Once upon a time, it was the bride's parents who paid for a wedding; more recently, it's tended to be the happy couple themselves.
But according to one user of Mumsnet, there's a new way of financing the nuptials - collecting the cash surreptitiously from all the guests.
Should you lend money to family or friends?
Crummyfunnymummy took to the site to complain that she and her husband were invited to a wedding that ended up costing them £700. The three-day event was held at a large house, where the guests were to stay.
"I've just found out that hiring the venue cost her and her fiancé nothing! Because, she told another friend of ours, that they recouped the full cost of hiring the house through the money they collected from friends and family for the rooms!!!!," she says.
"In other words, the venue cost x amount and they just divided x by the number of bedrooms (about 15 in total) and charged all the couples who stayed 1/15th of the venue hire!!!!!"
Guests were asked to bring three different themed outfits - as well as their own wine. And adding insult to injury, the bride emailed guests after the event asking for another £10 per head, as minor damage meant the venue was hanging on to the £600 deposit.
Brides' fury after dress shop closes weeks before weddings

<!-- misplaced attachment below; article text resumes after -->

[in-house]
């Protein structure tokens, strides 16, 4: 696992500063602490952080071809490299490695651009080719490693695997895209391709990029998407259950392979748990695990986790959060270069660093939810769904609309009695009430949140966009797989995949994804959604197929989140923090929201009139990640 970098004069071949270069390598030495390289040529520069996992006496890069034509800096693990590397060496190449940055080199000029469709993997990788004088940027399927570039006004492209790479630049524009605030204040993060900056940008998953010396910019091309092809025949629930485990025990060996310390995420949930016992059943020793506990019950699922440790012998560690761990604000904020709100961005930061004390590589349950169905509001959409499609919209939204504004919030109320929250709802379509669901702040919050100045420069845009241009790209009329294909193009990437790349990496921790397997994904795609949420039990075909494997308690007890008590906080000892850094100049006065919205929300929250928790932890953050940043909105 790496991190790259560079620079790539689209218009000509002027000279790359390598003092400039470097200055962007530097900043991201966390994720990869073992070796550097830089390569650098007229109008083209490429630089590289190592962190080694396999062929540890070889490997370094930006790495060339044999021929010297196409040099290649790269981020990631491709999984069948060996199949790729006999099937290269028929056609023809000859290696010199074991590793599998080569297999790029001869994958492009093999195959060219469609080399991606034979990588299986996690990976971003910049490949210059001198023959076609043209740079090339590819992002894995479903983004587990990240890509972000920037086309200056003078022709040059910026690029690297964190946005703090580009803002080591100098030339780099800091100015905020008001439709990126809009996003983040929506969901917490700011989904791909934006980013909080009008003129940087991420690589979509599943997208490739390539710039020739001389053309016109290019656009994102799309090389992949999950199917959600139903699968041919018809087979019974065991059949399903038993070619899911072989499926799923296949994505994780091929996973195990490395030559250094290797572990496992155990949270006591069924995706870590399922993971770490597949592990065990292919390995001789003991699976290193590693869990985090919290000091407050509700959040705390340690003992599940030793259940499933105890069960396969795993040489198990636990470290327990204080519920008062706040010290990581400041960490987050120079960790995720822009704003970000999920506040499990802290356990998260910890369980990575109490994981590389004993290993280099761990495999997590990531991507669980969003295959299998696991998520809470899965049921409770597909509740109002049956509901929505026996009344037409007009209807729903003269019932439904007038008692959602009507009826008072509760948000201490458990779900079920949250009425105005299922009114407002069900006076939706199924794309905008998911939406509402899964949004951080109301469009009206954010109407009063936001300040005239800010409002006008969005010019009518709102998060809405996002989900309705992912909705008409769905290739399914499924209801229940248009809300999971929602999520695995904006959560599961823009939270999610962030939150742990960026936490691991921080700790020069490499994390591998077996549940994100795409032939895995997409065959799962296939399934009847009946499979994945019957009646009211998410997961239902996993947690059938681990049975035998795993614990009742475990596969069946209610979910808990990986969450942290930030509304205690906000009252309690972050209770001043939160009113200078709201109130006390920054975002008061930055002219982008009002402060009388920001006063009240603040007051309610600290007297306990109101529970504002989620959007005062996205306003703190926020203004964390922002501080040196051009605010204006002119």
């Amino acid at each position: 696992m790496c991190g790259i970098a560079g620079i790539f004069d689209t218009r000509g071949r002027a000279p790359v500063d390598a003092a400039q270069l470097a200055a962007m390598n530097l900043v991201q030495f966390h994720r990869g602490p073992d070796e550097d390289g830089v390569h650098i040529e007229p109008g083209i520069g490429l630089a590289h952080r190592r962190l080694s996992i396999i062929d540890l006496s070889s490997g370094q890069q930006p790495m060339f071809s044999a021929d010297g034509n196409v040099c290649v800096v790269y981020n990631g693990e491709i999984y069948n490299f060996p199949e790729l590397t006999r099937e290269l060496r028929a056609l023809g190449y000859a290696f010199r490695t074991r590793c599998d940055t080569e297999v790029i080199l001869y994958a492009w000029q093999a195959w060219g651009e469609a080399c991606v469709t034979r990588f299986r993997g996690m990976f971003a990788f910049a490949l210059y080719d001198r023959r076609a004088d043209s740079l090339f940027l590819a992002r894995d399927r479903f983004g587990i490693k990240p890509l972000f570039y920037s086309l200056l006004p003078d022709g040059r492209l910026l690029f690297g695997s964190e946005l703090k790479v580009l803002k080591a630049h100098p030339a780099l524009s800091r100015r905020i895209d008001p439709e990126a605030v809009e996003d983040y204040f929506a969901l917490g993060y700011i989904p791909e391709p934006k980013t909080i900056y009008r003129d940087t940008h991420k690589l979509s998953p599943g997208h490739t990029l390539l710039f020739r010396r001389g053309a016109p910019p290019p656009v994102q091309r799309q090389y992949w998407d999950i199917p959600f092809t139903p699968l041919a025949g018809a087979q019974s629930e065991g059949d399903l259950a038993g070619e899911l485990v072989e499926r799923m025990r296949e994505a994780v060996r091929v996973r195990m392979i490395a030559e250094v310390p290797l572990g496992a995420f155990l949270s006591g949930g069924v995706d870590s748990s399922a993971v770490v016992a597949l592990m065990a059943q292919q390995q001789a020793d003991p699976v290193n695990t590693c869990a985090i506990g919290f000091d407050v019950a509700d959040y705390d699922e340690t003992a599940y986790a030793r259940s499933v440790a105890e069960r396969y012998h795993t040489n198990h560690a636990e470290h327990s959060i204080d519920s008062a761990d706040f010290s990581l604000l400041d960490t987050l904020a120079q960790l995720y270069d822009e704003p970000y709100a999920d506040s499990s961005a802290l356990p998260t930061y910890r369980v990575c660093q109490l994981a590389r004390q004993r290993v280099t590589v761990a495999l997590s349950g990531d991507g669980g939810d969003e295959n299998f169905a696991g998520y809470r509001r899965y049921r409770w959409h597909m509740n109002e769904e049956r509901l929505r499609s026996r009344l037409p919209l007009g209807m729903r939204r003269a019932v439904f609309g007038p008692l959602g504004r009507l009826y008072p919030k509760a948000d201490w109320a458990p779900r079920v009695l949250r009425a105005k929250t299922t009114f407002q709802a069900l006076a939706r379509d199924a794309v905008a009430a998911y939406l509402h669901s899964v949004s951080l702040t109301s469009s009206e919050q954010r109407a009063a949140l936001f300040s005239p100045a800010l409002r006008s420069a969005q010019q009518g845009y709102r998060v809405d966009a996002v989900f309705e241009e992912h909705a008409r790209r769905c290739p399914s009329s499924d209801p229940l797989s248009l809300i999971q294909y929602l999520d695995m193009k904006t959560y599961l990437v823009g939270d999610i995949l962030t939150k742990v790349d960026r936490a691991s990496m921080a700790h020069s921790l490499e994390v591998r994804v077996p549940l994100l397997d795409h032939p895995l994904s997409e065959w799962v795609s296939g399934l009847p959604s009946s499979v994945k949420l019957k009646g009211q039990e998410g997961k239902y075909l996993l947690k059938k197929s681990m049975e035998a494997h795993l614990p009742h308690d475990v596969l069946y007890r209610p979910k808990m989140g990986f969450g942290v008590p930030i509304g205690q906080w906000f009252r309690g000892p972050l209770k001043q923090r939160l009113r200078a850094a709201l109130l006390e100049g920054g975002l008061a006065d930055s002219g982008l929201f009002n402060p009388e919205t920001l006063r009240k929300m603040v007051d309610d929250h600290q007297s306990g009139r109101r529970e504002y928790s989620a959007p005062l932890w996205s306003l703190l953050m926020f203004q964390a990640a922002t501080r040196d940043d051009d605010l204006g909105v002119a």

Other Mumsnet users agree that the couple was being grasping. But one said she'd come across the same thing.
"Friends of ours just told us that their 3 day wedding is in a castle next year, and they're planning to do what your friend did," writes Magicstar1.
"I explained how it's wrong and greedy, and people won't be happy. I hope they listen and think again."
And we recently reported on the US bride who sent a $75 bill to guests who had to pull out of the wedding when their childcare fell through. In that case, though, the no-shows had at least partly brought the problem on themselves.
Guest fails to show up to wedding: so bride sends a bill
So who should pay for a wedding?
In a recent YouGov survey, three quarters of people said they believed that the tradition of the bride's family paying should be dropped.
In fact, according to wedding website Hitched.co.uk, almost half of engaged couples get help from their parents, with just over a third saying they funded it all themselves. Only six percent said the bride's parents picked up the entire tab.
And many couples are asking guests to contribute to a honeymoon, rather than bring a traditional gift.
"With guests footing the bulk of the honeymoon bill, couples are free to spend the majority of the budget on the big day itself," says Hitched.co.uk editor Caroline Bradley.